The W. R. Poage Legislative Library, located adjacent to the Moody Memorial Library and Jones Library on the campus of Baylor University, is a special collections library and research facility that is part of the Baylor Libraries system. The building was dedicated in 1979 in honor of Congressman W. R. “Bob” Poage, Baylor alumnus and retired public official whose career spanned over 50 years. The facility houses the Baylor Collections of Political Materials, the Graduate Research Center and the Bob Bullock Archives.

Baylor Collections of Political Materials

The Baylor Collections of Political Materials (BCPM) is a center for research and study of the modern American political system. The Collections explore the dynamic relationships between people and government through congressional and senatorial collections from the State of Texas and beyond. The BCPM seek to collect and preserve materials related to local, state and national governments and to facilitate research of those materials. Poage Library provides programming for students, scholars and the general public engaged in the study of representative democracy. To explore our holdings, click here and scroll down to the “Explore our Holdings” section of the page.

Graduate Research Center

Established in 2016, the Graduate Research Center (GRC) is dedicated to supporting and inspiring graduate students in their academic endeavors. Located on the second floor of the W. R. Poage Legislative Library, the GRC features a quiet study area (affectionatley known at the Incubator), five collaboration rooms, a conference room, lounge and break room. THe GRC is only available to Baylor graduate students and faculty. For more information and to reserve facilities within the GRC, visit the GRC online.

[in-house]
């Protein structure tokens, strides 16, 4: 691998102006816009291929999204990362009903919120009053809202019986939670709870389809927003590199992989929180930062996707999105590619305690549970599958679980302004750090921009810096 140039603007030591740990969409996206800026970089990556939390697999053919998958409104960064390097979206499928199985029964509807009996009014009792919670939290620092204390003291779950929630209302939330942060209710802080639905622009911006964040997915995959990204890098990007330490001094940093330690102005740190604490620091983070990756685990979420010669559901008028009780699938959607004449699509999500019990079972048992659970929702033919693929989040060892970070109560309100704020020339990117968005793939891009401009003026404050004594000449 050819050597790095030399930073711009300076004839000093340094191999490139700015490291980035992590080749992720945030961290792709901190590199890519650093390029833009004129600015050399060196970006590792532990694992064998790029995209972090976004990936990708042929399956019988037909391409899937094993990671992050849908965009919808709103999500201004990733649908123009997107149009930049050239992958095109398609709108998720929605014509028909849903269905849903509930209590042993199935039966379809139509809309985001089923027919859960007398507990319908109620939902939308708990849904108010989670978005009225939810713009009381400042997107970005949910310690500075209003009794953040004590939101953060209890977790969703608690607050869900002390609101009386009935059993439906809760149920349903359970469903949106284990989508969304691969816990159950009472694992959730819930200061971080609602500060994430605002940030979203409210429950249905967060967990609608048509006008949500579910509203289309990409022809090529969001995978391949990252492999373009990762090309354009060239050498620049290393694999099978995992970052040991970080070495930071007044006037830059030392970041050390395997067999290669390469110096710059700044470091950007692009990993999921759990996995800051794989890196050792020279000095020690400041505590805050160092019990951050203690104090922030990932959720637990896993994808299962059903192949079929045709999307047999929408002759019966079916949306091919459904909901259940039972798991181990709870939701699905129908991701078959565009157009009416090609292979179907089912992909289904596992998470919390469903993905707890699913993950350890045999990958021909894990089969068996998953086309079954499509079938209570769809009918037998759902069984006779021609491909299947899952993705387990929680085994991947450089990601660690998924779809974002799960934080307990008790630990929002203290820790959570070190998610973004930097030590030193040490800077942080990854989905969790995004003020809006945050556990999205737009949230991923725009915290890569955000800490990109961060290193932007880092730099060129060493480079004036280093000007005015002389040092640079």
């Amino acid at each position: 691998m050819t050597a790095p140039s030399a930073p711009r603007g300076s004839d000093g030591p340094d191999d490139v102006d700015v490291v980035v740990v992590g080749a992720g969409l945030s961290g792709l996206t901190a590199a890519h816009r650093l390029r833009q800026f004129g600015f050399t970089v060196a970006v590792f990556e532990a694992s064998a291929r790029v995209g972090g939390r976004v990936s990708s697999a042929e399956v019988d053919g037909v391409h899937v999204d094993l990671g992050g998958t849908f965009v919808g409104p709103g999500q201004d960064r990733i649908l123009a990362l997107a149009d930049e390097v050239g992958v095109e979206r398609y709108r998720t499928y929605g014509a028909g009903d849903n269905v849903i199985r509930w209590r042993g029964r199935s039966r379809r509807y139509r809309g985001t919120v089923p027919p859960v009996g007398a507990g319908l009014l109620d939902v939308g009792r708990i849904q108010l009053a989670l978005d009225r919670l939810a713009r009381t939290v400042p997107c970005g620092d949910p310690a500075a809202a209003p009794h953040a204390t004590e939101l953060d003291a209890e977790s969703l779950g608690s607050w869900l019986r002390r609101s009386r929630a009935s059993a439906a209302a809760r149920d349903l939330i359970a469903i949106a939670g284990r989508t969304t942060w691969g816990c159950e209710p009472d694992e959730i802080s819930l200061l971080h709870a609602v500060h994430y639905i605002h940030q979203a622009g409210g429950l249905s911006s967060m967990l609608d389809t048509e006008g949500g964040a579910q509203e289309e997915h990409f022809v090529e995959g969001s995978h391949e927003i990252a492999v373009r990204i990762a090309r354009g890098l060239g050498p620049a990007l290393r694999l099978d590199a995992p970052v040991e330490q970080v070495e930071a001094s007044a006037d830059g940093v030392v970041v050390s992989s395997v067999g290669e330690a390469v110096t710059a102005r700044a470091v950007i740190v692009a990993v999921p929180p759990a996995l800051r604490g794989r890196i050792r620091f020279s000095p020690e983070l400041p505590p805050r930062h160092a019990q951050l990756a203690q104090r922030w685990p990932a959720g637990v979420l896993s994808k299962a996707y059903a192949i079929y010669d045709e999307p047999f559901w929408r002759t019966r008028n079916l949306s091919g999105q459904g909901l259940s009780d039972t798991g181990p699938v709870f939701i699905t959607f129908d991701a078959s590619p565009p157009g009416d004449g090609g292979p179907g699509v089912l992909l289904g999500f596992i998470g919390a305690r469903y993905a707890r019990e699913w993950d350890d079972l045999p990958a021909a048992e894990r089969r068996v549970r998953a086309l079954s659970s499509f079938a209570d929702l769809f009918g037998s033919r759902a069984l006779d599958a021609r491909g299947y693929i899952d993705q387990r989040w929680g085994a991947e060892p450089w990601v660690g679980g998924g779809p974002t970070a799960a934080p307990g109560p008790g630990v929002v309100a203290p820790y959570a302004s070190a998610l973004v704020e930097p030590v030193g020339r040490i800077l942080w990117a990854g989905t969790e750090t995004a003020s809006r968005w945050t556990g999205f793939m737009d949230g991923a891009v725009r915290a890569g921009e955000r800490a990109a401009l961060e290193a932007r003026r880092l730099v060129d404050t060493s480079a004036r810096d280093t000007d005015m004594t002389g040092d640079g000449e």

Bob Bullock Archives

Bob Bullock was a native Texan first and last, one who loved the state and its heritage and recognized the need to preserve its history. A second generation Texan, he began to put his love for the state and its people to work with his early service on the State Historical Commission in the 1960s. His love for Texas and its history carried over to influence the preservation of his own records and the legacy of the 40 years he served the state.


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